AcquisitionsBusinessJanuary 10, 2018by startuplogin0Unicorns beat the lions in acquisition race

India's top unicorns seem to have championed the acquisition game. In an attempt to scale up rapidly in a short period of time, they have left traditional tech companies far behind in the game of acquisition.

An analysis of the M&A data since January 2020 shows that TCS has acquired only two companies — Pramerica and Postbank Systems. Infosys bought five startups and Wipro picked up nine. In the same period, Byju’s acquired 10 startups, Unacademy bought nine and Pharmeasy cracked 2 big deals including one with a listed company.

Most other unicorns bought one to two startups on an average, shows data compiled from Crunchbase.

The trend of VC-backed startups buying VC-backed startups is prevalent in the US as well. Between 2015 and 2021, such acquisitions have more than doubled. In fact, the number of deals in 2021 touched an all-time high of 268 in July itself.

In India, edtech startups have taken the lead in acquisitions, courtesy the pandemic. Byju’s and Unacademy, which got a boost as pandemic forced learning to go online, went on an acquisition spree in 2020, after raising multiple rounds of funding last year. They continue to scout for strategic buyouts.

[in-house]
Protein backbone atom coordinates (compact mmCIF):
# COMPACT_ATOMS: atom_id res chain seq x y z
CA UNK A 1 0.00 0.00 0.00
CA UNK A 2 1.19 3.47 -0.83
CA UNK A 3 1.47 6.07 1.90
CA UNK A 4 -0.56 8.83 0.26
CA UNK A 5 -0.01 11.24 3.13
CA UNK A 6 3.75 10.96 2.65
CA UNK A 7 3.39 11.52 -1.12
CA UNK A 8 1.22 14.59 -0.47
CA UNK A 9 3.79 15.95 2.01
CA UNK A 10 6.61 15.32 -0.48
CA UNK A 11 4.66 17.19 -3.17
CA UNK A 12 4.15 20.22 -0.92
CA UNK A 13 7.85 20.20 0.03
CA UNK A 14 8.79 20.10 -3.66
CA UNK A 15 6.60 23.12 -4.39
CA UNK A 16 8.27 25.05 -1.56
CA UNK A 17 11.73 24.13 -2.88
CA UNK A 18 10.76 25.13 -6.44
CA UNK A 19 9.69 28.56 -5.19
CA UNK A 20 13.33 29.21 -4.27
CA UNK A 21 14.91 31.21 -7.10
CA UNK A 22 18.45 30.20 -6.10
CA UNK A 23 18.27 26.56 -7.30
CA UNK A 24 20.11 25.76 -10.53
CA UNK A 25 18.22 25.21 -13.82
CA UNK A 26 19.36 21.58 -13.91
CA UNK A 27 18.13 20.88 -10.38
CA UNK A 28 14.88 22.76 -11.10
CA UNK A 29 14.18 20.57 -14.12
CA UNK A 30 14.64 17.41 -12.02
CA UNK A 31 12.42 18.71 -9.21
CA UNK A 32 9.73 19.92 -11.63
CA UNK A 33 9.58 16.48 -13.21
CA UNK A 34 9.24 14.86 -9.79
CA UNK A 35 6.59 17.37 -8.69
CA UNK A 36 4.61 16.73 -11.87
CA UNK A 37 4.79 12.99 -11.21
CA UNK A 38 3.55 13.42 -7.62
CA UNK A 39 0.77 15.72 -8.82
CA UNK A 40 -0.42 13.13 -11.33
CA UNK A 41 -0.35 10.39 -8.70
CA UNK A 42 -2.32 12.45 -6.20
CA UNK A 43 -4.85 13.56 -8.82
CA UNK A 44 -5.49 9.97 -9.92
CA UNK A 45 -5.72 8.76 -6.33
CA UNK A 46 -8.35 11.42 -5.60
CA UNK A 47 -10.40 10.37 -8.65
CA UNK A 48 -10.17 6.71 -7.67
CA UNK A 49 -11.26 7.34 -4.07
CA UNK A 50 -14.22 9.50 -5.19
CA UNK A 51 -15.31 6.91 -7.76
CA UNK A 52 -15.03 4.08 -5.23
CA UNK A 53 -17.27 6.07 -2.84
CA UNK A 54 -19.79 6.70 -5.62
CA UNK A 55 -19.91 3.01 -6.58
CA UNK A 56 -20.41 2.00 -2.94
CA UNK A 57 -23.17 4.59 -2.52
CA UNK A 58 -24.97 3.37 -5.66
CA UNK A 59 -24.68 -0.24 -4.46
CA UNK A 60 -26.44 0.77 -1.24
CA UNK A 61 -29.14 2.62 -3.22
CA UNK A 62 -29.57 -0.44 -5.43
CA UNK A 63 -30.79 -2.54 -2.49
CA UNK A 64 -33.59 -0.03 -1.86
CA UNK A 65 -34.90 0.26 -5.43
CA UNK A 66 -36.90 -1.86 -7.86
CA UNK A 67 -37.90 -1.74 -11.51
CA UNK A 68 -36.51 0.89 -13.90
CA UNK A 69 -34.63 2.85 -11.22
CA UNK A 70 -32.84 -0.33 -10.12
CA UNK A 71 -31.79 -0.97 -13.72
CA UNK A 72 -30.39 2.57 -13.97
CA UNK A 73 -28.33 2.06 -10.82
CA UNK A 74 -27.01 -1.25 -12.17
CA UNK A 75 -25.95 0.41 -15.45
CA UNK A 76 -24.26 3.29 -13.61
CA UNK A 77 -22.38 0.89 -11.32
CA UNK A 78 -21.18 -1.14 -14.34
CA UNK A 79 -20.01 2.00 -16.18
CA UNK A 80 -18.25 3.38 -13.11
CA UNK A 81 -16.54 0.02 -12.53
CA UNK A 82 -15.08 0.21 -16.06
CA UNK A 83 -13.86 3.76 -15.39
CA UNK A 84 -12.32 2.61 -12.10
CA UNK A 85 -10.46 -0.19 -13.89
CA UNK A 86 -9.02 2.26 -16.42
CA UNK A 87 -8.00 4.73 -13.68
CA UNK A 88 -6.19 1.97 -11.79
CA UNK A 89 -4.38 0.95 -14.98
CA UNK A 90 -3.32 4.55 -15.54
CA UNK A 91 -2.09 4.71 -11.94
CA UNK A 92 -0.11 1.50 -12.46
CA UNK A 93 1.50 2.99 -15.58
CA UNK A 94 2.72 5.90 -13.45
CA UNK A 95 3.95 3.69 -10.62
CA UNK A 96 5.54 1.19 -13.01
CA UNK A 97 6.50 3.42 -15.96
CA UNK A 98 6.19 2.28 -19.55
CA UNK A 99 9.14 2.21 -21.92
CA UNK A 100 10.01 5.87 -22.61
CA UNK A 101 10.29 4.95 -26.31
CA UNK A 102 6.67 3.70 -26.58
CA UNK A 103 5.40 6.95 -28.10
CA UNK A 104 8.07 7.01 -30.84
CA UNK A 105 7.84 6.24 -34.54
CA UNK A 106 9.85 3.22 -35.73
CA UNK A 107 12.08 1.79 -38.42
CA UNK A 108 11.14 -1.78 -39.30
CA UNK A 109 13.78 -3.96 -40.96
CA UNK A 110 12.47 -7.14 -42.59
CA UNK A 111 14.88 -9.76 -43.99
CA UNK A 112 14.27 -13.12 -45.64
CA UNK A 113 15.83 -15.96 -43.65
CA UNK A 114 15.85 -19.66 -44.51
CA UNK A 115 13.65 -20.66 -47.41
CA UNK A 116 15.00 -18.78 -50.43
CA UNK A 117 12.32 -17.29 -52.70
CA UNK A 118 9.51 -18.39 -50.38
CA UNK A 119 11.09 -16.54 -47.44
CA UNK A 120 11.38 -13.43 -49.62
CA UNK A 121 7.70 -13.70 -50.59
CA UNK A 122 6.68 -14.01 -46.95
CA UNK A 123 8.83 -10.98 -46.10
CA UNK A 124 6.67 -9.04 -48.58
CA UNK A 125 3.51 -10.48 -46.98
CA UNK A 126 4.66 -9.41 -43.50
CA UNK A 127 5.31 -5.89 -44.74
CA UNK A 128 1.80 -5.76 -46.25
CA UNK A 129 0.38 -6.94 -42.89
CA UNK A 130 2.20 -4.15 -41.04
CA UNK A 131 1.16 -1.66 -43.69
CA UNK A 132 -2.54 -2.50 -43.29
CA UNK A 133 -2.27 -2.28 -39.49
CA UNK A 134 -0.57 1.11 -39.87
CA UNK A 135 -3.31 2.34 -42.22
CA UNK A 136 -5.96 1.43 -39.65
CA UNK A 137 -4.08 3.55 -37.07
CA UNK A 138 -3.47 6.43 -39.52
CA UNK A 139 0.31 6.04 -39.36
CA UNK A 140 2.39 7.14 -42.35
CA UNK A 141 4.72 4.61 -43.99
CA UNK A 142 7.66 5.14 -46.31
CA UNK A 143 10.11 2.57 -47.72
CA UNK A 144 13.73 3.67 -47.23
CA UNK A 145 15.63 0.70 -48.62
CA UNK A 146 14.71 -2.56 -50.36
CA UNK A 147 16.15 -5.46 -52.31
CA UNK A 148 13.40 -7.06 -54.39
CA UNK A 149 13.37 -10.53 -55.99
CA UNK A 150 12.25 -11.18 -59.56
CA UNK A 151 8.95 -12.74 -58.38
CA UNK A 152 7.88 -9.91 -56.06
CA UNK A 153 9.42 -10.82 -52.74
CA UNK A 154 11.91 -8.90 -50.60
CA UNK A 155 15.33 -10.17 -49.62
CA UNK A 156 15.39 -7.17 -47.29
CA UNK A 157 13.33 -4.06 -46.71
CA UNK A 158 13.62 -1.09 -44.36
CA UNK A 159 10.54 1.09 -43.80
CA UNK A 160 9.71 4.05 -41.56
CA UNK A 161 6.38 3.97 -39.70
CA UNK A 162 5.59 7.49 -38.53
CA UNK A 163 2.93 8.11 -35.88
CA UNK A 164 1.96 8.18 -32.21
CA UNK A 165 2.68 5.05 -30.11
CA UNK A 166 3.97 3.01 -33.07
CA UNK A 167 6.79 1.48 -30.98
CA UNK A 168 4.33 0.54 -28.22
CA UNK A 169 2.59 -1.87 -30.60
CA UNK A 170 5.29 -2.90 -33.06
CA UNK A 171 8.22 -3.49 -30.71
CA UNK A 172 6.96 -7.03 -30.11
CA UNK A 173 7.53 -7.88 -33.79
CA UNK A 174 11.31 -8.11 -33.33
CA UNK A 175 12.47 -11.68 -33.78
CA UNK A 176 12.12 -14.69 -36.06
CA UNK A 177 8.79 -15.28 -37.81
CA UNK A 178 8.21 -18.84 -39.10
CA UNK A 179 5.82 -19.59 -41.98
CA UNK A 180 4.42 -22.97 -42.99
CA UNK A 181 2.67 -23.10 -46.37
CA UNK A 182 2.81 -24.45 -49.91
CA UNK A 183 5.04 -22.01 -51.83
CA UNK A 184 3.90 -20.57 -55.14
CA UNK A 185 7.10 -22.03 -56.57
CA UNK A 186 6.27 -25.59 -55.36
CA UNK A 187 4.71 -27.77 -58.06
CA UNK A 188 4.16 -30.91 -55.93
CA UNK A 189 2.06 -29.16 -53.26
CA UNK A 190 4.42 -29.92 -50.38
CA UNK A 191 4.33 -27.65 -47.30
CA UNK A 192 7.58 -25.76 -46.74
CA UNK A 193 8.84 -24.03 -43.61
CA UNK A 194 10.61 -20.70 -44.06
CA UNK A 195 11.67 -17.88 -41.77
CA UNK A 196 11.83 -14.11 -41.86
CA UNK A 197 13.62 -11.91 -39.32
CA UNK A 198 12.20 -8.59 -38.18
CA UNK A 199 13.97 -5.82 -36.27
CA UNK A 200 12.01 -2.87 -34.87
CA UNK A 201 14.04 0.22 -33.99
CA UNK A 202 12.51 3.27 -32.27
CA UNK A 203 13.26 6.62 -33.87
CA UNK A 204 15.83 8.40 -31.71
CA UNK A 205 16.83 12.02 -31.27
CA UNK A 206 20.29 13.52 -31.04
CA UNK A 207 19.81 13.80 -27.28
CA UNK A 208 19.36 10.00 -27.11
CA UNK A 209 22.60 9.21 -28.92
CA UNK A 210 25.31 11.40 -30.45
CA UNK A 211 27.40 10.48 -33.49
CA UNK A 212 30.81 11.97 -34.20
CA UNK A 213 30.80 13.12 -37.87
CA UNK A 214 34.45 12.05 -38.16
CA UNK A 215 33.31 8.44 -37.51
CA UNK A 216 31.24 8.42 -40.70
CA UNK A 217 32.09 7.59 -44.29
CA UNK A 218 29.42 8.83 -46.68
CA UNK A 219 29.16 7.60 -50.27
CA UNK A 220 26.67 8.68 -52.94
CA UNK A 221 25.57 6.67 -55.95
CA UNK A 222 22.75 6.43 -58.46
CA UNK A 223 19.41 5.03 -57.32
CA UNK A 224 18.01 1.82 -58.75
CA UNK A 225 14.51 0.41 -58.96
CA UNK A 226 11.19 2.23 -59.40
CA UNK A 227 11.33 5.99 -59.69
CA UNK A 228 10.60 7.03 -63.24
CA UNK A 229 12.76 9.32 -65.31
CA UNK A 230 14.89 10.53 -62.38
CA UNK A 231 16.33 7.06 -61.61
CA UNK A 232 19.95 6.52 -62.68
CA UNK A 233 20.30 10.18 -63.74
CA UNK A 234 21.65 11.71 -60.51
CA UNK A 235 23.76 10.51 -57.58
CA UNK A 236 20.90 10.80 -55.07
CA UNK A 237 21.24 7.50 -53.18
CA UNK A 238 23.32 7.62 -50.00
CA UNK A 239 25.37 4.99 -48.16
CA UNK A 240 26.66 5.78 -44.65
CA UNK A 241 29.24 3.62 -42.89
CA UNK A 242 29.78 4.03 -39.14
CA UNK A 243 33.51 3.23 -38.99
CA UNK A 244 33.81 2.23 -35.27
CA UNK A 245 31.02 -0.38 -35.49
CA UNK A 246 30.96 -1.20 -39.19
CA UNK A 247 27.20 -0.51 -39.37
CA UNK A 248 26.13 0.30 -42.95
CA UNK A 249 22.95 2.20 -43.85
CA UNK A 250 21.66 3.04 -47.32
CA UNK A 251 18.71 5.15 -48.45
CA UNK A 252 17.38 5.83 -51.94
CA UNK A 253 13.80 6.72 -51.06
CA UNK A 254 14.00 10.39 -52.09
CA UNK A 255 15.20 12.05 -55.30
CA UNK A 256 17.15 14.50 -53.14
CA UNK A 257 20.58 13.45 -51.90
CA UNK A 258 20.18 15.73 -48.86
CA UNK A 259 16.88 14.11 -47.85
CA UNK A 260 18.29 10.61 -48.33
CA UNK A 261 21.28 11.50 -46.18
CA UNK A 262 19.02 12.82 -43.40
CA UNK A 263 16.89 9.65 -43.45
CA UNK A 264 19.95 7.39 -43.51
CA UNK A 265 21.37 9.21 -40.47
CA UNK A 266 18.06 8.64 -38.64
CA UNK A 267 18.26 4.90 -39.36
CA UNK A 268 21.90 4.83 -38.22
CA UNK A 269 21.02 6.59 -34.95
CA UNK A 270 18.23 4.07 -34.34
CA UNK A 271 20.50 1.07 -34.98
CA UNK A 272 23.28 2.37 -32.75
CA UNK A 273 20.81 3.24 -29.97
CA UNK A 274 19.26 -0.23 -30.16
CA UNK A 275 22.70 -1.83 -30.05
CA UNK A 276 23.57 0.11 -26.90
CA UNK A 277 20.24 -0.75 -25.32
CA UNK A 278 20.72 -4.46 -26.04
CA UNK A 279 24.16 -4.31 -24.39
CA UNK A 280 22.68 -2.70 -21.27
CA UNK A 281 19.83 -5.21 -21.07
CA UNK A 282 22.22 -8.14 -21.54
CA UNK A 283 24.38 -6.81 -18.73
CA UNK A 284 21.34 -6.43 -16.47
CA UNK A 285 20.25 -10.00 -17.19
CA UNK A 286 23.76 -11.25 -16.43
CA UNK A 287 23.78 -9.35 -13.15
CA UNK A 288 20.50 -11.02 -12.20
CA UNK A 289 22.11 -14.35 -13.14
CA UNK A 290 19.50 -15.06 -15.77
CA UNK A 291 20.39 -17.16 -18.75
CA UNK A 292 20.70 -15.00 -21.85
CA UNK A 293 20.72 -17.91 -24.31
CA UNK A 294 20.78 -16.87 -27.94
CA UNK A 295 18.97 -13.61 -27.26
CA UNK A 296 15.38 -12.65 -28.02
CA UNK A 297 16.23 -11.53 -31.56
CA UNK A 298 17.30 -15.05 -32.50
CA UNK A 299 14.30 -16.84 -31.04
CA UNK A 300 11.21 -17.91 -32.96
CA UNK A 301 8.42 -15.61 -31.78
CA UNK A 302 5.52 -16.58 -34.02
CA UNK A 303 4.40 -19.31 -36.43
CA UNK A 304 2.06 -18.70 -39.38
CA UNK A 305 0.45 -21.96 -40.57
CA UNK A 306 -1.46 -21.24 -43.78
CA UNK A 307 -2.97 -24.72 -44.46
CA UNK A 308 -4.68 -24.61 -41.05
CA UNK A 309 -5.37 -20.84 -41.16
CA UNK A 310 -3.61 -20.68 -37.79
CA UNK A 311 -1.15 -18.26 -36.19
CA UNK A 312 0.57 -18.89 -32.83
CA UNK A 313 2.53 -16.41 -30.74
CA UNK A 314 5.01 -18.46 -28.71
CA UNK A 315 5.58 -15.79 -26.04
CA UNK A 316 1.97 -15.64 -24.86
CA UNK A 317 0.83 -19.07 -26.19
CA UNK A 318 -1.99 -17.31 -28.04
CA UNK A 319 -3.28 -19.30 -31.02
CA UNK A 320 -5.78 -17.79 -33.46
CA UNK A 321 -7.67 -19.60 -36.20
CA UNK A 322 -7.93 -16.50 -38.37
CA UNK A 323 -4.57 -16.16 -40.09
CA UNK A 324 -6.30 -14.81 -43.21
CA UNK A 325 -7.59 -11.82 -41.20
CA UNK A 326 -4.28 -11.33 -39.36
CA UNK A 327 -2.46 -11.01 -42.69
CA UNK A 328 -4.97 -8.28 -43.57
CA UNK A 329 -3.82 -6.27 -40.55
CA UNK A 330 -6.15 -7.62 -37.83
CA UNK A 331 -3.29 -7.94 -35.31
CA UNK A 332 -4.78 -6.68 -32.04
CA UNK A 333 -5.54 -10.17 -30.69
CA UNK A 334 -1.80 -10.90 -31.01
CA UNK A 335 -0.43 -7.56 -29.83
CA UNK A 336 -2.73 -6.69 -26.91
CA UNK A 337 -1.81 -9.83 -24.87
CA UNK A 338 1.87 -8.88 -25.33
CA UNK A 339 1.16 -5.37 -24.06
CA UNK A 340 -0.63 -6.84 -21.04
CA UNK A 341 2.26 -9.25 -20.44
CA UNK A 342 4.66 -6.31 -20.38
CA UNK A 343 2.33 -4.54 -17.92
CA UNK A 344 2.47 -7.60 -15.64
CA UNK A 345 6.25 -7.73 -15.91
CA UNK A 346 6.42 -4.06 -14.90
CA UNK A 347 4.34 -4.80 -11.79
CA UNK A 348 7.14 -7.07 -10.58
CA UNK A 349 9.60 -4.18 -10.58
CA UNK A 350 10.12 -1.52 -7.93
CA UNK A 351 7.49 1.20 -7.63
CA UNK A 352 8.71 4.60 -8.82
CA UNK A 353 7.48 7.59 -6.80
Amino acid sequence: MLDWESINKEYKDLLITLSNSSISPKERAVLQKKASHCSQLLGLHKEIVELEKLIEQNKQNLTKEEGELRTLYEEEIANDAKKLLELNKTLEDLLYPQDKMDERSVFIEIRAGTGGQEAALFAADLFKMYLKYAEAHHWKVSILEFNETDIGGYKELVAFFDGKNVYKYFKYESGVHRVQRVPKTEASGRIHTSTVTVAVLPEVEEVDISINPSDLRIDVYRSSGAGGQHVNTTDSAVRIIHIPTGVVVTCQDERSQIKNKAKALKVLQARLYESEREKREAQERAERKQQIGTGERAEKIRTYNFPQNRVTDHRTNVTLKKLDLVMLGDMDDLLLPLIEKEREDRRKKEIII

Data by Venture Intelligence shows that edtech firms raised $2.1 billion in 2020 against $426 million in 2019. More than half of the money went to Byju’s which acquired Whitehat Jr, Toppr and Aakash Education Services in quick succession.

 

Going beyond smaller startups

 

Indian unicorns have upped their acquisition game this year. PharmEasy’s acquisition of 25-year-old listed diagnostic company Thyrocare, Byju’s deal with Aakash, BharatPe-PMC Bank deal and Groww acquiring IndiaBulls AMC have established a new trend in the M&A space.

So, why are new age tech startups snapping up non-tech businesses? Well, the answer is a mix of several factors. The top among them is the urge to demonstrate revenue growth along with scale.

Apart from established revenue streams, traditional businesses have two more attraction points — proven offline business and a tangible bricks and mortar platform.

 

Do acquisitions always deliver?

 

Not really. Acquisitions have delivered big losses for some startups. Snapdeal’s acquisition of payments firm FreeCharge is a prime example. The startup bought Freecharge for over $400 million in 2015 and had to ultimately sell it for just $60 million two years later to fund operations.

There are positive examples as well. For instance, acquisitions of Myntra and PhonePe by Flipakart, Naspers’ buy of RedBus and Naspers’ buy of RedBus have delivered windfall returns for the acquirers.

 

Roadblocks in the path to acquisition

 

Startup acquisitions aren’t as easy as buying groceries. It takes much more than will and money to buy a business.

According to reports, most unicorns vet dozens of startups each year but find it difficult to get what they are looking for at the right price.

PolicyBazaar recently told a media platform that they vet 15-20 companies every month but find ‘nothing worth buying’. Another reason mentioned by the company was ‘inflated’ valuation.

The fear of antitrust regulator CII becomes a key dissuading factor in the merger of two big rivals in any industry.

 

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